Ninth Circuit Quashes Harkonen’s Last Chance

With the benefit of hindsight, even the biggest whopper can be characterized as a strategic choice for trial counsel. As are result of this sort of thinking, the convicted have a very difficult time in pressing claims of ineffective assistance of counsel. After the fact, a reviewing or an appellate court can always imagine a strategic reason for trial counsel’s decisions, even if they contributed to the client’s conviction.

In the Harkonen case, a pharmaceutical executive was indicted and tried for wire fraud and misbranding. His crime was to send out a fax with a preliminary assessment of a recently unblinded clinical trial. In his fax, Dr Harkonen described the trial’s results as “demonstrating” a survival benefit in study participants with mild and moderate disease. Survival (or mortality) was not a primary outcome of the trial, but it was a secondary outcome, and arguably the most important one of all. The subgroup of “mild and moderate” was not pre-specified, but it was highly plausible.

Clearly, Harkonen’s post hoc analysis would not be sufficient normally to persuade the FDA to approve a medication, but Harkonen did not assert or predict that the company would obtain FDA approval. He simply claimed that the trial “demonstrated” a benefit. A charitable interpretation of his statement, which was several pages long, would include the prior successful clinical trial, as important context for Harkonen’s statement.

The United States government, however, was not interested in the principle of charity, the context, or even its own pronouncements on the issue of statistical significance. Instead, the United States Attorney pushed for draconian sentences under the Wire Fraud Act, and the misbranding sections of the Food, Drug, and Cosmetics Act. A jury acquitted on the misbranding charge, but convicted on wire fraud. The government’s request for an extreme prison term and fines was rebuffed by the trial court, which imposed a term of six months of house arrest, and a small fine.1 The conviction, however, effectively keeps Dr Harkonen from working again in the pharmaceutical industry.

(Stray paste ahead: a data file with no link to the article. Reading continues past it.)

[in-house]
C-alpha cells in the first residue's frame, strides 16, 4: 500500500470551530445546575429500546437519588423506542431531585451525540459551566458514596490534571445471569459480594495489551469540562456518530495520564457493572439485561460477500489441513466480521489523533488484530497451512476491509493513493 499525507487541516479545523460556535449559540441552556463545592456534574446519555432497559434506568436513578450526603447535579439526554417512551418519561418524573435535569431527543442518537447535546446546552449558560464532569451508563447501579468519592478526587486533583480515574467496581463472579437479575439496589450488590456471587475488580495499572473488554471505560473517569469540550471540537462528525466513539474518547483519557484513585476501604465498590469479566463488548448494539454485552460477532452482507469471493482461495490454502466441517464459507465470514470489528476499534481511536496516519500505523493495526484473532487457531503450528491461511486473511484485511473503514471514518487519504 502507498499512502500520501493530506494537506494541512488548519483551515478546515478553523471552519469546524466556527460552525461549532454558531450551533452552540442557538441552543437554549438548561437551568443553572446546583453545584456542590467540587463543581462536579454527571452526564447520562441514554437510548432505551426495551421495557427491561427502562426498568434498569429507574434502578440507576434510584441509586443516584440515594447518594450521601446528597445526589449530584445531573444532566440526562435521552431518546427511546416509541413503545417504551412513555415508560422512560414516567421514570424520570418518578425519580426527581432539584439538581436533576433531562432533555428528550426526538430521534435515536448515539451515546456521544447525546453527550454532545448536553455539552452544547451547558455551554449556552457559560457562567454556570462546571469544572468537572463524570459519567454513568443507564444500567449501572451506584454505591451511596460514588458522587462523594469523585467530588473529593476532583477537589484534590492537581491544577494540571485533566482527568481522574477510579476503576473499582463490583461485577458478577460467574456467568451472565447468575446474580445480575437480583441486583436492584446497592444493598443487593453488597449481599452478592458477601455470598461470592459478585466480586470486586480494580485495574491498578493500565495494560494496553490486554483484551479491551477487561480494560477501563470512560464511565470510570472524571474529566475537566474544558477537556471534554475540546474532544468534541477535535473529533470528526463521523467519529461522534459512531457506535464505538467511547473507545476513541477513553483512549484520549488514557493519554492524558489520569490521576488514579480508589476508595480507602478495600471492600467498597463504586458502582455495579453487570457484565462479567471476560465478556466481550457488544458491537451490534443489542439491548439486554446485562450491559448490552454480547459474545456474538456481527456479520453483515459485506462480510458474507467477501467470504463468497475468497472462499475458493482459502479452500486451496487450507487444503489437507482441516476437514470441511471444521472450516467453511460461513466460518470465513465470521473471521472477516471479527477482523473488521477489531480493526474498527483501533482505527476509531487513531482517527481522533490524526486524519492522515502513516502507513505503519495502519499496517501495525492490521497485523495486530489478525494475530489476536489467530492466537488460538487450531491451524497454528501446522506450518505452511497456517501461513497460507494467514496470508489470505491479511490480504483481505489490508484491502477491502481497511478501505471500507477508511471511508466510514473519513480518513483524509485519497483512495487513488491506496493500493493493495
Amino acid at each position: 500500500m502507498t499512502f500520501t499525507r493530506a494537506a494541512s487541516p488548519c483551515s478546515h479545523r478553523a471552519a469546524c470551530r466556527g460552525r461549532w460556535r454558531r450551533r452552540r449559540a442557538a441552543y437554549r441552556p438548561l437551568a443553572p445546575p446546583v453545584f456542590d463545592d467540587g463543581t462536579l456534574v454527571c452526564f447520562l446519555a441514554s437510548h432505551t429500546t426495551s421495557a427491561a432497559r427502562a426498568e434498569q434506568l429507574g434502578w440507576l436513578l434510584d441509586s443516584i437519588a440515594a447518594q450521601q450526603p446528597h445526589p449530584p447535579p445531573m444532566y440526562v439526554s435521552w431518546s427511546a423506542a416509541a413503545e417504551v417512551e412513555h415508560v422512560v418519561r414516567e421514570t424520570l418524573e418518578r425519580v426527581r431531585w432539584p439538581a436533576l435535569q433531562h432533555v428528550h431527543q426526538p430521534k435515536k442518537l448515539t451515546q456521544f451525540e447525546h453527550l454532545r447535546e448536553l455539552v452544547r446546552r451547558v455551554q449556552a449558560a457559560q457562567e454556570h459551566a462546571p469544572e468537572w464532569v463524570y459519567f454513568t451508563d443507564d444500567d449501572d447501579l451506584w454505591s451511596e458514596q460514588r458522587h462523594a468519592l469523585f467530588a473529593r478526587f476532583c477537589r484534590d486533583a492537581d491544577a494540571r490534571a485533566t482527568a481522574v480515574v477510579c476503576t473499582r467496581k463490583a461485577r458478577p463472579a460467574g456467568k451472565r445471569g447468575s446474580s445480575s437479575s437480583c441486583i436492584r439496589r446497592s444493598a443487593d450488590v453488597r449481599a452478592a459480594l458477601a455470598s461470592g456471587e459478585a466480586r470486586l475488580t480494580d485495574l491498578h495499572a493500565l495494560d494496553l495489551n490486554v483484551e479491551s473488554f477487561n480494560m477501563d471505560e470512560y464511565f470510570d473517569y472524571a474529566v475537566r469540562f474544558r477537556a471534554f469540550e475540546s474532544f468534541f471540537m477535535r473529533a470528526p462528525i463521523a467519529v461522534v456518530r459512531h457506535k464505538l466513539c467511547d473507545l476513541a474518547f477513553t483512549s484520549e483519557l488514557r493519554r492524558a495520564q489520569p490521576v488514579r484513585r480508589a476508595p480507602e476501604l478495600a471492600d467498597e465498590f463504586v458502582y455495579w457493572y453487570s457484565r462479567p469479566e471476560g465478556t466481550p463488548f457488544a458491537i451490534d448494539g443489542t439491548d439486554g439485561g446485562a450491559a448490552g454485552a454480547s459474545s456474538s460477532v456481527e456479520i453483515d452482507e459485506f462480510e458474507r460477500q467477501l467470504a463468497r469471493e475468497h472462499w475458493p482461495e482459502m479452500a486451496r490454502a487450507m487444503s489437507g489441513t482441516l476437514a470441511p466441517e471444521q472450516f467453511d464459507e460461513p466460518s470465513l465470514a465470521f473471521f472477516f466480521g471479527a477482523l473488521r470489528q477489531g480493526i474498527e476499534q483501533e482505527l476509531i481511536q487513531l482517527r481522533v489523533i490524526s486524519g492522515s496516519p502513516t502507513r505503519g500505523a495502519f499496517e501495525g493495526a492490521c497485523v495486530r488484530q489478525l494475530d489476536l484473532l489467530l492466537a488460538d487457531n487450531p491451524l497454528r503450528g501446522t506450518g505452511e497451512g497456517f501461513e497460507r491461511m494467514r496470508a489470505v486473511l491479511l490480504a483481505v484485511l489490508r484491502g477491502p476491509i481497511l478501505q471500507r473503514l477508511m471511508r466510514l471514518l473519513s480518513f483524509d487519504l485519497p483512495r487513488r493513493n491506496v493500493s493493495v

In post-verdict challenges to the conviction, Harkonen’s lawyers were able to marshal support from several well-renown statisticians and epidemiologists, but the trial court was reluctant to consider these post-verdict opinions when the defense called no expert witness at trial. The trial situation, however, was complicated and confused by the government’s pre-trial position that it would not call expert witnesses on the statistical and clinical trial interpretative issues. Contrary to these representations, the government called Dr Thomas Fleming, as statistician, who testified at some length, and without objection, to strict criteria for assessing statistical significance and causation in clinical trials.